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SitNews - Stories In The News - Ketchikan, Alaska

Front Page Feature Photo By SANDRA RUSIN MCCRAY

One Fatality in Tragic North Tongass Accident
This photograph provided by McCray shows the car after it was lifted out of the ravine so her son could be cut of out of the vehicle. According to McCray, her son was the only occupant wearing a seatbelt.
Front Page Feature Photo By SANDRA RUSIN MCCRAY ©2018

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Ketchikan: One Fatality in Tragic North Tongass Accident By MARY KAUFFMAN - A young woman lost her life in a tragic accident Sunday in the Whipple Creek area approximately 12 miles north of Ketchikan. According to Alaska State Troopers, at approximately 4:45 PM the report of the single vehicle Motor Vehicle Collision near the intersection of Pond Reef Road and North Tongass Highway was received by the Ketchikan station.

In a public dispatch, the Alaska State Troopers reported their investigation showed the vehicle lost control and struck a guard rail [rail of the Whipple Creek bridge] before striking a tree. Troopers reported one of the occupants Michelle Verney, age 26 of Ketchikan, was transported by Emergency Medical Services to PeaceHealth Ketchikan Medical Center where she died due to injuries sustained in the collision.

Sandra Rusin McCray told SitNews that there were three occupants in the vehicle. Her 35-year-old son, Shawn, was a back seat passenger and the only one wearing a seat belt at the time of the crash. McCray said her son sustained a broken leg and still remains at Ketchikan Medical Center.

" I truly believe Shawn is alive because of his seatbelt," McCray said, She said if sharing her son's story "could save just one life it would be worth sharing."

McCray said both the driver and Verney were not wearing seat belts noting that Verney passed from her injuries. The condition of the driver was unknown by McCray but she said she did know that the driver was ejected from the car into the ravine. She said," It's sad that Michelle lost her life."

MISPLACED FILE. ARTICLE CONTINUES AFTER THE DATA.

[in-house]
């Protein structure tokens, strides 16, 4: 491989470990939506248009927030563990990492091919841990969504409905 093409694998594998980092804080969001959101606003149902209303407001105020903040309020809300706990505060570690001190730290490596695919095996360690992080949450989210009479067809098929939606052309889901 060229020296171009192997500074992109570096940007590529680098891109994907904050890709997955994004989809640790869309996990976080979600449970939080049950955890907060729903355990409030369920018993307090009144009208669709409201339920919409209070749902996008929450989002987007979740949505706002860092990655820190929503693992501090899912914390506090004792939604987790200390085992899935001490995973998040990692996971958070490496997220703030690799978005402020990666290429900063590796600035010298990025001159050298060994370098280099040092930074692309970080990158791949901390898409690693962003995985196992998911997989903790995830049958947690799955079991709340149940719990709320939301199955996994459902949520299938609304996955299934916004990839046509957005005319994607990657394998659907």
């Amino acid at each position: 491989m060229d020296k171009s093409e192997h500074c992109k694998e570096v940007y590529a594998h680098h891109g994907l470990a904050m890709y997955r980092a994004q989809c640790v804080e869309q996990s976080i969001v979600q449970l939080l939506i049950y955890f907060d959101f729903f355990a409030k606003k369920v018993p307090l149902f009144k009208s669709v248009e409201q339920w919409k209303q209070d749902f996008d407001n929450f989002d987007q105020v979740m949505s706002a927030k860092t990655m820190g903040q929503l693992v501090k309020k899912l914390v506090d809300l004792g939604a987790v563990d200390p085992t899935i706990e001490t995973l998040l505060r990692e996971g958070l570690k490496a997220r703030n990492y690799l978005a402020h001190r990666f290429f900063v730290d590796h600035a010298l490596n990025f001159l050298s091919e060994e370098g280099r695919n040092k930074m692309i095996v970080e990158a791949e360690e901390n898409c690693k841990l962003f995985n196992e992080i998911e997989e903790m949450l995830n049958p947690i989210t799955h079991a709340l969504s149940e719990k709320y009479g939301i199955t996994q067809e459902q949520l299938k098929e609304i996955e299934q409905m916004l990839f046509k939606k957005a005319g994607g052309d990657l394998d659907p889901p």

McCray said her son remembers the entire crash and said he could feel the seatbelt holding him in unlike his friend Michelle Verney who he said was tossed violently in the car and the driver ejected. Verney's injuries were fatal and the condition of the driver is unknown at this time.

Rusin McCray said she first heard about the accident on FaceBook before receiving a call from the emergency room. Rusin said, "It was a long night. Shawn is very lucky and had the sense to wear his seatbelt." - More...
Tuesday PM - March 20, 2018

Fish Factor: "Get Ugly" Say Alaska Crab Marketers By LAINE WELCH -  “It’s what’s on the inside that counts” is the message Alaska crab marketers are pushing to encouraging their customers to put appearances aside.          

“We’re telling them to Get Ugly,” said Tyson Fick, executive director of the trade group, Alaska Bering Sea Crabbers, speaking of the new campaign launched partnership with the Alaska Seafood Marketing Institute last week at the big Seafood Expo in Boston.

The promotion showcases Alaska crabs with darker, discolored shells, or those that are scarred or adorned with barnacles that may be less visually appealing to shoppers. 

“It’s the initial step in a campaign to raise awareness among retailers, restaurants and consumers,” said Jeremy Woodrow, ASMI communications director. “We’re saying ‘go ahead, tell your customers to get ugly. After all, it’s what’s on the inside that counts."